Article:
Automatik secured a large part of the US equity from New York-based production and investment company Worldview, which came in against the US rights while Scott Free London also boarded the film, with Ridley Scott as a creative collaborator and the company’s head of film and television Liza Marshall also developing the project.

The producers completed the financing in Cannes 2011, with gap funding coming from London-based Quickfire and the UK Film Council/BFI providing a final equity injection of $765,000 (£500,000).

“Classic multi-party independent financing is never easy,” says Ford. “That being said, the movie sold out worldwide. We sold most of international based on the script and the talent package, and also Ridley’s involvement, in Cannes 2011. We finished the job at AFM, even pre-selling tough territories like Japan, South Korea and Hong Kong. For a British movie from a second-time director to sell out within two markets speaks volumes for people’s appetite for the movie. The US is the last piece of the puzzle.” CAA and UTA are jointly representing US rights.

The seven-week UK shoot began on July 28 last year, with filming taking place largely in London’s financial district and at 3 Mills Studios in east London. Creevy retained some of his creative team from Shifty, including cinematographer Ed Wild and composer Harry Escott.

‘This isn’t a traditional British film. The look of it is more reminscent of US films like Michael Mann’s Collateral’

Xavier Marchand, Momentum Pictures

The scale of the shoot represented a challenge for Creevy and his UK producers. “Normally people make a ton of short films and experiment, but before Shifty I had never told an actor what to do on set before,” admits the director. He did not have time to ease into the shoot. “In terms of challenges, the first two weeks were very action heavy. Squibs were going off everywhere. The first day on set was a huge action scene. A whole side of a hotel wall was blown out by gunfire. If we’d done it wrong we would have had to reset the wall, put all the squibs back in and done a two-hour reset, pushing us behind from day one. You have to grab the bull by the horns. And thankfully many times luck was on our side.”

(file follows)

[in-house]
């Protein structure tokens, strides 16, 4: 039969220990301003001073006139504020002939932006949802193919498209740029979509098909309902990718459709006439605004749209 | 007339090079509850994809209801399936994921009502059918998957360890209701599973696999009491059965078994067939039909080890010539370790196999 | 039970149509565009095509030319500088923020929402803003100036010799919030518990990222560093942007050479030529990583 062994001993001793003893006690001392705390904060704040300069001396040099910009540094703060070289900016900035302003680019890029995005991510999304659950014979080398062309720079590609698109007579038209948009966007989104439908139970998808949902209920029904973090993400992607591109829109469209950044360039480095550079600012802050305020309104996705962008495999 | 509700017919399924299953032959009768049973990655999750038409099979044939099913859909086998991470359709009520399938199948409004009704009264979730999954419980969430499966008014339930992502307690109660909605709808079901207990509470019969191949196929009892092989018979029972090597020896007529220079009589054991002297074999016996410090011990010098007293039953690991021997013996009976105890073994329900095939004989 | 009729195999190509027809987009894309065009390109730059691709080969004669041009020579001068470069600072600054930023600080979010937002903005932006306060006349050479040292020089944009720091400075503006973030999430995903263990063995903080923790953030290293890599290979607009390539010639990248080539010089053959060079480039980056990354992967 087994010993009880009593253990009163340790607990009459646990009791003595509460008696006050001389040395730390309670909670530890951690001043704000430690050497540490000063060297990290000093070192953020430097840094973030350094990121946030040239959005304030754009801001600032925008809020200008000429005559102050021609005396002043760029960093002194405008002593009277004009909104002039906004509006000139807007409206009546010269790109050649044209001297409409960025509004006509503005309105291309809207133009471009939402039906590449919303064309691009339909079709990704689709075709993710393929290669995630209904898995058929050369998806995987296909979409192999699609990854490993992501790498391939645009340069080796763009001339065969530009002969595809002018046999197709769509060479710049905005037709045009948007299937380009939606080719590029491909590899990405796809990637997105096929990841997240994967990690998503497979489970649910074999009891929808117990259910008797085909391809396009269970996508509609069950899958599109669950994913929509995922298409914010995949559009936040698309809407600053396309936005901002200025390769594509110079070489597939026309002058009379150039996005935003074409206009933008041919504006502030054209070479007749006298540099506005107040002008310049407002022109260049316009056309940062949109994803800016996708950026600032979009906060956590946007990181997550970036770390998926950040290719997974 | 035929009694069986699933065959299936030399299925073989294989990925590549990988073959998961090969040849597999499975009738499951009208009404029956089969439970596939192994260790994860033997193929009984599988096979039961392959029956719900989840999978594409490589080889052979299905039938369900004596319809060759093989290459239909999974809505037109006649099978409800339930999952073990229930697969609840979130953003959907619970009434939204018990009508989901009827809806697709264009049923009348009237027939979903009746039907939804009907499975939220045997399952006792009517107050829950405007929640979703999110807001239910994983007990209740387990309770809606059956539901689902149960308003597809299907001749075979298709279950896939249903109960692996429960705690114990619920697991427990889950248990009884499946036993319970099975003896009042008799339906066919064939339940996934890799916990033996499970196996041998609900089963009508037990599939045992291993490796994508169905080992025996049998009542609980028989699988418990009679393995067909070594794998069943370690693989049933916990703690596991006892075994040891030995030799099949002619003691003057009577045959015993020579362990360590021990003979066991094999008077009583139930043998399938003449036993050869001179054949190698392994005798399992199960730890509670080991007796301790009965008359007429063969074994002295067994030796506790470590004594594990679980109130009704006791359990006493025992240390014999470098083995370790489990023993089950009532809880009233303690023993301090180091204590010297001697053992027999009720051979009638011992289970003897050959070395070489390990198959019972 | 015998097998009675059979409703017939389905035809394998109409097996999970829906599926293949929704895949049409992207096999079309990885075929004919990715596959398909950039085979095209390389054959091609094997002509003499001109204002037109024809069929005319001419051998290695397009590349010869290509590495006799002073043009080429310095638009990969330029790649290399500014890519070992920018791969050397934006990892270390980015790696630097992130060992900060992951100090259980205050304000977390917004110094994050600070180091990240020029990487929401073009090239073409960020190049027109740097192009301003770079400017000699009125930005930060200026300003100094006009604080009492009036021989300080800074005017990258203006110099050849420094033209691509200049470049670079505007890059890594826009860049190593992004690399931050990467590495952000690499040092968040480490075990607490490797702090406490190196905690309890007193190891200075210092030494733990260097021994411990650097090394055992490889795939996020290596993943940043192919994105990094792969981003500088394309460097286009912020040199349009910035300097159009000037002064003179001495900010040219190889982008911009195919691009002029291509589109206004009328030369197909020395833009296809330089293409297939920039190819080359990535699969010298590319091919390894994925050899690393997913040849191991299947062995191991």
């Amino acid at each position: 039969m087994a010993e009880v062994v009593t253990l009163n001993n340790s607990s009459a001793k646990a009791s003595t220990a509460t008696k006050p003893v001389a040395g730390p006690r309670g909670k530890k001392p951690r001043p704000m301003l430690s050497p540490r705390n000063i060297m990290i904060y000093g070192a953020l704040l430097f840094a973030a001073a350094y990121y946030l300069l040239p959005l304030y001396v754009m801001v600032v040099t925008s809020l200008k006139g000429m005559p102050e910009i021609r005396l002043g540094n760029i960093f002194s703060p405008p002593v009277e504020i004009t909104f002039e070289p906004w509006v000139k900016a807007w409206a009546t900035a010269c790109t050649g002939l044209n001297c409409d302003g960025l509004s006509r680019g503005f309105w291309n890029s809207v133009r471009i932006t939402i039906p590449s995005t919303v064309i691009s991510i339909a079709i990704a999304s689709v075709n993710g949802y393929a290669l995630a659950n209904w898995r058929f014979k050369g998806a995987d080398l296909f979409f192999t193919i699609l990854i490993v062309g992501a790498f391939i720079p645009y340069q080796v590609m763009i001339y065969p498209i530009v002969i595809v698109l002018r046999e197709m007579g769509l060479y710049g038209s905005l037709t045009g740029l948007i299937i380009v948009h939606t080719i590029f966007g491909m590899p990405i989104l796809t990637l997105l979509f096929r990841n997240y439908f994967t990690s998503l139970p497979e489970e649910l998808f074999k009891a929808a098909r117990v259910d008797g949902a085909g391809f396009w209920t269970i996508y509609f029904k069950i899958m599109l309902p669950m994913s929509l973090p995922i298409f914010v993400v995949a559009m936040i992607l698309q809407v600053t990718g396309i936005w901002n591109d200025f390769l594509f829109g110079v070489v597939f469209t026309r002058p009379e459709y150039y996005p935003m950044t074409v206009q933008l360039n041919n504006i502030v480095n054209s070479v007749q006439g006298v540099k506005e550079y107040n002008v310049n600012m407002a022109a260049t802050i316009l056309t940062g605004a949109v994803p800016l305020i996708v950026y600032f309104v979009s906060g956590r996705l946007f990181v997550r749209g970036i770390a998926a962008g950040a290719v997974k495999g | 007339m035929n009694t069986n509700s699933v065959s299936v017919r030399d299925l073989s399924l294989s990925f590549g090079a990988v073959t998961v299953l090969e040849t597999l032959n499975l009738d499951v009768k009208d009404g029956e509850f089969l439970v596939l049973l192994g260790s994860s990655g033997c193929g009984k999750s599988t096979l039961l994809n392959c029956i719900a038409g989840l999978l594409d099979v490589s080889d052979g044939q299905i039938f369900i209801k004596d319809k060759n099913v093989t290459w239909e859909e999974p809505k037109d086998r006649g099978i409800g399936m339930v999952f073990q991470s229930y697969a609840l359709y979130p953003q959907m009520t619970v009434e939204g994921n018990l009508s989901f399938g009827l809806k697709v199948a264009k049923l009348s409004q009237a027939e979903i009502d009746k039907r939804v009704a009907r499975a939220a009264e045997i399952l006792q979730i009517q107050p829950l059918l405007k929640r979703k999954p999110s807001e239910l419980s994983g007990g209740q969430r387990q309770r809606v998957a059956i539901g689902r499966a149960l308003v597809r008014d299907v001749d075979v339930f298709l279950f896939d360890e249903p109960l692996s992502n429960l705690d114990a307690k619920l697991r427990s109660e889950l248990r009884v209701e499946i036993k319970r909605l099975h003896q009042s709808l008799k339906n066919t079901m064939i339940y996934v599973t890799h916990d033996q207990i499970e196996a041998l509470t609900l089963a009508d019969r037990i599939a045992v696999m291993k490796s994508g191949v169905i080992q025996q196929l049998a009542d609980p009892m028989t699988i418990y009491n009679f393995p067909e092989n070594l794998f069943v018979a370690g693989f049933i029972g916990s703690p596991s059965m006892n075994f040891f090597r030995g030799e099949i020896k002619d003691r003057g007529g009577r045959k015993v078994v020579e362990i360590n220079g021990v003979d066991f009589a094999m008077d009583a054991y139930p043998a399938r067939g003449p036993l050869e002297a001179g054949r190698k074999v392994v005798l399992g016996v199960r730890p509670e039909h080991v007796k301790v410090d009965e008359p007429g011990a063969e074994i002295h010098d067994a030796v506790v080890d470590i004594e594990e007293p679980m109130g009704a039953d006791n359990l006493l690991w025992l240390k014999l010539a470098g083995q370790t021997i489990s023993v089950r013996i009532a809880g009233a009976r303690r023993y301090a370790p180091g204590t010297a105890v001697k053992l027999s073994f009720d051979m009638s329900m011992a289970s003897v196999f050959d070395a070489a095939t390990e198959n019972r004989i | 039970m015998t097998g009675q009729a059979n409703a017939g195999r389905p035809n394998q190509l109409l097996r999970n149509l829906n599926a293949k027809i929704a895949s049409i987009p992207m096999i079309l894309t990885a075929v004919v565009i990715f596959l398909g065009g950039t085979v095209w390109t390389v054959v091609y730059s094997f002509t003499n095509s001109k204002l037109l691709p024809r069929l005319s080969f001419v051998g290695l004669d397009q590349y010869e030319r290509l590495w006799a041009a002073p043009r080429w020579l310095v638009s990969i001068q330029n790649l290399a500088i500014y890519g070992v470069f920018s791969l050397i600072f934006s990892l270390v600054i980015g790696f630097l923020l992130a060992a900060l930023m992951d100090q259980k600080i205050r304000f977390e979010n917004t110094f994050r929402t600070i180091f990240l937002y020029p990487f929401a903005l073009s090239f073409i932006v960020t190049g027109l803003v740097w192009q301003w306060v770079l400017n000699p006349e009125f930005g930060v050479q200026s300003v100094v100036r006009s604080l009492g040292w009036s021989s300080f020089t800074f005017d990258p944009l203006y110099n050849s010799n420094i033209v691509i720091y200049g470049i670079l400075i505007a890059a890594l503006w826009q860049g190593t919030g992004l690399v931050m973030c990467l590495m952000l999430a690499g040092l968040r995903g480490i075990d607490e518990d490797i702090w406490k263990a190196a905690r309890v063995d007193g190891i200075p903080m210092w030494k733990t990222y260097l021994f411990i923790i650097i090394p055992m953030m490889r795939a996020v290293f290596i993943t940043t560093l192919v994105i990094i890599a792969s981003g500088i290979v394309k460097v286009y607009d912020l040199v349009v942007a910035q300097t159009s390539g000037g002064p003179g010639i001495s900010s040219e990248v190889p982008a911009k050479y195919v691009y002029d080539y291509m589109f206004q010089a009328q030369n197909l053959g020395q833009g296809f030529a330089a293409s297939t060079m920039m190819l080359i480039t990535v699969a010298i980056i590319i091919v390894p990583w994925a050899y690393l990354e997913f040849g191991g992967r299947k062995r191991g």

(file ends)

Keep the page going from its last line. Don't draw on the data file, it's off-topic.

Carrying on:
The shoot was shut down for one day due to the London riots, but the team were ready for such unforeseen mishaps. “It comes down to preparation, preparation, preparation,” says Creevy. “We storyboarded everything to within an inch of its life.”

Intense edit

Ridley Scott’s biggest influence on the project has been during the edit, when he has taken time out from Prometheus to advise on Welcome To The Punch — an experience Creevy describes as “incredible”.

“The edit has been intense,” Creevy says. “For six weeks it was just me and my editor Chris Gill in the room, and now it’s Ridley Scott, Brian Kavanaugh-Jones, Stuart Ford, Xavier Marchand, Robert Walak all having an input… all these guys have invested a lot. Some days I’m in love with the film, some days I hate it. But that’s normal.”

Despite so many wise heads, Creevy has retained creative control. “No-one is forcing notes on me. I’ve had massive creative freedom. You pick the best notes that you agree with and try to hold onto your artistic integrity. We’re trying to find that balance between the smarts and mass appeal. We are managing to do that.”

Creevy, Pugh and Aitken have come a long way from the micro-budget Shifty, and Between The Eyes’ future projects are already generating buzz (the company recently optioned F Scott Frazier’s script Autobahn, an action-chase film set on a German motorway).

“We give ourselves a hard time but should remember that Punch is only the second feature we’ve made together,” says Creevy. “We just get on with it.”